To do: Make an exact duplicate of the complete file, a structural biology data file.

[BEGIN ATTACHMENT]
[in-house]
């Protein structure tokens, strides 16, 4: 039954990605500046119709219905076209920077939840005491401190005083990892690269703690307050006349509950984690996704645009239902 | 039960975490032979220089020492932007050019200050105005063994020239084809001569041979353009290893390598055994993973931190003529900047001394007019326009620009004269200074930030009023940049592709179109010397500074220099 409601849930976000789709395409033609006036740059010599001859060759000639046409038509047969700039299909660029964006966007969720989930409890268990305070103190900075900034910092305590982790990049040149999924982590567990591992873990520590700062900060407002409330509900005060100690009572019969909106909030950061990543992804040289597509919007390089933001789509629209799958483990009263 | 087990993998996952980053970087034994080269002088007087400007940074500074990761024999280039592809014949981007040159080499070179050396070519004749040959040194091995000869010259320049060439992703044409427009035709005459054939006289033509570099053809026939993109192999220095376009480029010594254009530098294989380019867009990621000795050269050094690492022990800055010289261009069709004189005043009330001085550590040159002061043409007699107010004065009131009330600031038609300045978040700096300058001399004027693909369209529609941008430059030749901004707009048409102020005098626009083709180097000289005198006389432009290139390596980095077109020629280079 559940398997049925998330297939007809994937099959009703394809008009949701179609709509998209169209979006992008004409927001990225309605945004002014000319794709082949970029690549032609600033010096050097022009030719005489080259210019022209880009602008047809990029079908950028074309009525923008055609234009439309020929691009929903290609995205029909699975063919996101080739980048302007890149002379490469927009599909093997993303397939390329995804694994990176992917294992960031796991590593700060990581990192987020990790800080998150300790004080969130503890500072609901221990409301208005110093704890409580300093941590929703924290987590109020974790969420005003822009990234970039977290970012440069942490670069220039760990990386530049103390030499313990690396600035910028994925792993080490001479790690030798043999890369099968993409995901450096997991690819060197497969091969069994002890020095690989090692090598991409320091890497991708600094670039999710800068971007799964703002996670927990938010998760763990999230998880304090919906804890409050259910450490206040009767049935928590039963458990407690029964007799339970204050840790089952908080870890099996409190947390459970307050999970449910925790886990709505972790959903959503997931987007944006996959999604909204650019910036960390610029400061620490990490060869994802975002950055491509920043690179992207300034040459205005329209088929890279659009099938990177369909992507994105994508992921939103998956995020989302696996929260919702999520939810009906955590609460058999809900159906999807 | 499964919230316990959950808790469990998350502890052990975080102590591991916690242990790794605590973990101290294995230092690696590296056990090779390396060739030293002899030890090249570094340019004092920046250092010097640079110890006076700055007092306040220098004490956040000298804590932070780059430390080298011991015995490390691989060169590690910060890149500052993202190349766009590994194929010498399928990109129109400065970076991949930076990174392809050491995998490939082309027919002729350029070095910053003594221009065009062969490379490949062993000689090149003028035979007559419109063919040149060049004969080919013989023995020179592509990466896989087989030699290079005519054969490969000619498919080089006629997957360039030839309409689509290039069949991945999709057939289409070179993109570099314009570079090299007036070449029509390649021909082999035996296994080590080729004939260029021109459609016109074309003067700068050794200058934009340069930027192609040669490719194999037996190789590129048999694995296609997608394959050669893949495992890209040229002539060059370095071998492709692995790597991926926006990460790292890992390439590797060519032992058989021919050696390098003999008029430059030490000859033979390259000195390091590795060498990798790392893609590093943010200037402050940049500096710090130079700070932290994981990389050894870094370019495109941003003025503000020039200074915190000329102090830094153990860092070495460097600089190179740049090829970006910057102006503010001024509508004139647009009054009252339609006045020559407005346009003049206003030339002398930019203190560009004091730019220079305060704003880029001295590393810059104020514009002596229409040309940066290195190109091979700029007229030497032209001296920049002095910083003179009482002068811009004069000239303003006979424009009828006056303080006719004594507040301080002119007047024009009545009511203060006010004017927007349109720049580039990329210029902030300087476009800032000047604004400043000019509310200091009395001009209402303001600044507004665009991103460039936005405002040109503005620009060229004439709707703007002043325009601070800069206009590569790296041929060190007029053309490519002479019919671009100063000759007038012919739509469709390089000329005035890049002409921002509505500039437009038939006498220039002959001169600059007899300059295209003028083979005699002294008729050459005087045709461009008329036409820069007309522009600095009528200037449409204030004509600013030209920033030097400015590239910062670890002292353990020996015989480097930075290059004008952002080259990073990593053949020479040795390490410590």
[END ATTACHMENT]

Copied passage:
[in-house]
């Protein structure tokens, strides 16, 4: 039954990605500046119709219905076209920077939840005491401190005083990892690269703690307050006349509950984690996704645009239902 | 039960975490032979220089020492932007050019200050105005063994020239084809001569041979353009290893390598055994993973931190003529900047001394007019326009620009004269200074930030009023940049592709179109010397500074220099 409601849930976000789709395409033609006036740059010599001859060759000639046409038509047969700039299909660029964006966007969720989930409890268990305070103190900075900034910092305590982790990049040149999924982590567990591992873990520590700062900060407002409330509900005060100690009572019969909106909030950061990543992804040289597509919007390089933001789509629209799958483990009263 | 087990993998996952980053970087034994080269002088007087400007940074500074990761024999280039592809014949981007040159080499070179050396070519004749040959040194091995000869010259320049060439992703044409427009035709005459054939006289033509570099053809026939993109192999220095376009480029010594254009530098294989380019867009990621000795050269050094690492022990800055010289261009069709004189005043009330001085550590040159002061043409007699107010004065009131009330600031038609300045978040700096300058001399004027693909369209529609941008430059030749901004707009048409102020005098626009083709180097000289005198006389432009290139390596980095077109020629280079 559940398997049925998330297939007809994937099959009703394809008009949701179609709509998209169209979006992008004409927001990225309605945004002014000319794709082949970029690549032609600033010096050097022009030719005489080259210019022209880009602008047809990029079908950028074309009525923008055609234009439309020929691009929903290609995205029909699975063919996101080739980048302007890149002379490469927009599909093997993303397939390329995804694994990176992917294992960031796991590593700060990581990192987020990790800080998150300790004080969130503890500072609901221990409301208005110093704890409580300093941590929703924290987590109020974790969420005003822009990234970039977290970012440069942490670069220039760990990386530049103390030499313990690396600035910028994925792993080490001479790690030798043999890369099968993409995901450096997991690819060197497969091969069994002890020095690989090692090598991409320091890497991708600094670039999710800068971007799964703002996670927990938010998760763990999230998880304090919906804890409050259910450490206040009767049935928590039963458990407690029964007799339970204050840790089952908080870890099996409190947390459970307050999970449910925790886990709505972790959903959503997931987007944006996959999604909204650019910036960390610029400061620490990490060869994802975002950055491509920043690179992207300034040459205005329209088929890279659009099938990177369909992507994105994508992921939103998956995020989302696996929260919702999520939810009906955590609460058999809900159906999807 | 499964919230316990959950808790469990998350502890052990975080102590591991916690242990790794605590973990101290294995230092690696590296056990090779390396060739030293002899030890090249570094340019004092920046250092010097640079110890006076700055007092306040220098004490956040000298804590932070780059430390080298011991015995490390691989060169590690910060890149500052993202190349766009590994194929010498399928990109129109400065970076991949930076990174392809050491995998490939082309027919002729350029070095910053003594221009065009062969490379490949062993000689090149003028035979007559419109063919040149060049004969080919013989023995020179592509990466896989087989030699290079005519054969490969000619498919080089006629997957360039030839309409689509290039069949991945999709057939289409070179993109570099314009570079090299007036070449029509390649021909082999035996296994080590080729004939260029021109459609016109074309003067700068050794200058934009340069930027192609040669490719194999037996190789590129048999694995296609997608394959050669893949495992890209040229002539060059370095071998492709692995790597991926926006990460790292890992390439590797060519032992058989021919050696390098003999008029430059030490000859033979390259000195390091590795060498990798790392893609590093943010200037402050940049500096710090130079700070932290994981990389050894870094370019495109941003003025503000020039200074915190000329102090830094153990860092070495460097600089190179740049090829970006910057102006503010001024509508004139647009009054009252339609006045020559407005346009003049206003030339002398930019203190560009004091730019220079305060704003880029001295590393810059104020514009002596229409040309940066290195190109091979700029007229030497032209001296920049002095910083003179009482002068811009004069000239303003006979424009009828006056303080006719004594507040301080002119007047024009009545009511203060006010004017927007349109720049580039990329210029902030300087476009800032000047604004400043000019509310200091009395001009209402303001600044507004665009991103460039936005405002040109503005620009060229004439709707703007002043325009601070800069206009590569790296041929060190007029053309490519002479019919671009100063000759007038012919739509469709390089000329005035890049002409921002509505500039437009038939006498220039002959001169600059007899300059295209003028083979005699002294008729050459005087045709461009008329036409820069007309522009600095009528200037449409204030004509600013030209920033030097400015590239910062670890002292353990020996015989480097930075290059004008952002080259990073990593053949020479040795390490410590």